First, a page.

• Merit Badges (36 total) – American heritage, archery, auto maintenance, backpacking, camping, canoeing, carpentry, citizenship in the community, citizenship in the nation, citizenship in the world, climbing, communications, cooking, crime prevention, electricity, environmental science, family life, first aid, golf, hiking, Indian lore, law, leatherwork, lifesaving, motorboating, orienteering, pathfinding, personal fitness, personal management, railroading, salesmanship, signaling, snow sports, swimming, traffic study and wilderness survival.

• Leadership positions – patrol leader, assistant patrol leader, assistant senior patrol leader, Order of the Arrow representative, senior patrol leader and junior assistant scoutmaster

• Awards and honors – Arrow of Light, 50-mile hike, John Buckingham Scout Spirit Award, Order of the Arrow ordeal, Order of the Arrow Brotherhood, National Youth Leadership training, Sons of Daniel Boone and World Conservation Award

• Eagle Project – build access ramp and deck for garden storage shed for community gardens at Harper Chapel United Methodist church

• Camping nights – 127

• Service hours – 563

Casey White: ‘Trail to Eagle Rank’

• Cub Scout Pack 138 (2002-2007) – Arrow of Light (Feb. 5, 2007)

• Boy Scouts:

  • Scout (Feb. 26, 2007)
  • Tenderfoot (July 9, 2007)
  • Second Class (No. 12, 2007)
  • First Class (Jan. 28, 2008)
  • Star (July 14, 2008)
  • Life (March 23, 2009)
  • Eagle (Dec. 10, 2012)
  • Bronze Eagle Palm (Marcy 11, 2013)
  • Gold Ealge Palm (June 11, 2013)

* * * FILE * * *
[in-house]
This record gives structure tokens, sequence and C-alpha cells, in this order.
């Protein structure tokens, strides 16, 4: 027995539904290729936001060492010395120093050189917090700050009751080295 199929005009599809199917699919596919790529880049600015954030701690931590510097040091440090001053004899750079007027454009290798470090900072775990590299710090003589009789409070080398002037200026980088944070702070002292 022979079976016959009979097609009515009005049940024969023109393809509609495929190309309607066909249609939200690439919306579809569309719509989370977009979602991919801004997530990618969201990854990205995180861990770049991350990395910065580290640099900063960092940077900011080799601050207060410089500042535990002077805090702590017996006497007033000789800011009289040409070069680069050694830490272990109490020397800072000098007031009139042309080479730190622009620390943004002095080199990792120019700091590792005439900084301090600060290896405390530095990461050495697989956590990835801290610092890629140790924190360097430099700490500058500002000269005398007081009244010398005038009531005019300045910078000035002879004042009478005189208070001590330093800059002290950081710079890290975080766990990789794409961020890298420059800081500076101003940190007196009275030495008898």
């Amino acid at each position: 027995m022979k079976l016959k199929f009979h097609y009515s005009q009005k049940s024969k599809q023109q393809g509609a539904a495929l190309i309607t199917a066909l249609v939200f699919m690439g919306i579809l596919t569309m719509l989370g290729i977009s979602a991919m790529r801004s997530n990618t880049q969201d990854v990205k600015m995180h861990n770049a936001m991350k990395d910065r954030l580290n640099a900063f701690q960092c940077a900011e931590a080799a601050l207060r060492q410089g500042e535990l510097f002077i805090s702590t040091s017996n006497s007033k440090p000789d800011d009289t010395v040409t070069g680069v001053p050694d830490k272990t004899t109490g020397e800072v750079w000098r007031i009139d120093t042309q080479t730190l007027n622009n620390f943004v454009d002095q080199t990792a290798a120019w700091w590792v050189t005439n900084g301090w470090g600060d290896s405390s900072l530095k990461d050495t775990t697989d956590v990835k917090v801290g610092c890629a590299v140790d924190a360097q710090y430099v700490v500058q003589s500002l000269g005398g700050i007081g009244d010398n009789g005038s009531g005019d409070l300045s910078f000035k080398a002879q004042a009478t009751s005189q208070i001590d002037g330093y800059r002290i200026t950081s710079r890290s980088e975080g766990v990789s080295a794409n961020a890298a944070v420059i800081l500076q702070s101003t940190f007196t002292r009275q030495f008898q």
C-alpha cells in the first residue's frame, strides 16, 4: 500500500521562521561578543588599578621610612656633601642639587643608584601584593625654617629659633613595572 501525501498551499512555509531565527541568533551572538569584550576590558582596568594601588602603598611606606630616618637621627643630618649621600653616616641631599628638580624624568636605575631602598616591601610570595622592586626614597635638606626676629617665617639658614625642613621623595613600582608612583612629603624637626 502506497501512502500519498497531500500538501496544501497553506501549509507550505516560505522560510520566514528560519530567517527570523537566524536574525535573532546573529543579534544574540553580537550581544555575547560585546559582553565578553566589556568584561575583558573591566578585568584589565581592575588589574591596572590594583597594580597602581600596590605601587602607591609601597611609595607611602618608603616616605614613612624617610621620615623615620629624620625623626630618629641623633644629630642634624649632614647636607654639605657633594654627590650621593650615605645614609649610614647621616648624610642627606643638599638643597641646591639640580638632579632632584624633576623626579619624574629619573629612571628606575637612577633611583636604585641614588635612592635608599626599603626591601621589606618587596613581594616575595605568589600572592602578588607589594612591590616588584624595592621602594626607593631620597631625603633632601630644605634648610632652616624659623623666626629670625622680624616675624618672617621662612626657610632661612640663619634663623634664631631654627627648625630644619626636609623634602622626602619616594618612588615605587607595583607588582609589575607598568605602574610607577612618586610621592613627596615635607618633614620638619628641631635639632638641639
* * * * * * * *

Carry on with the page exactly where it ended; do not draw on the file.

• Merit Badges (39 total) – American heritage, archery, art, auto maintenance, aviation, backpacking, camping, canoeing, carpentry, citizenship in the community, citizenship in the nation, citizenship in the world, climbing, communications, cooking, crime prevention, drafting, emergency preparedness, environmental science, family life, first aid, golf, hiking, lifesaving, motorboating, music, orienteering, pathfinding, personal fitness, personal management, pioneering, railroading, rifle shooting, salesmanship, shotgun shooting, small boat sailing, snow sports, swimming and wilderness survival.

• Leadership positions – quartermaster, patrol leader, assistant patrol leader, assistant senior patrol leader, senior patrol leader, den chief, troop guide, junior assistant scoutmaster and summer camp staff (aquatics, three years)

• Awards and honors – Arrow of Light, BSA Kayaking, BSA lifeguard, 50-mile hike, God and Life, John Buckingham Scout Spirit Award, Mile Swim, Order of the Arrow ordeal, Order of the Arrow Brotherhood, National Youth Leadership training, Sons of Daniel Boone, Trainer’s EDGE and World Conservation Award

• Eagle Project – build garden storage shed for community gardens at Harper Chapel United Methodist church

• Camping nights – 181

• Service hours – 554

Achieving a Scout’s Highest Honor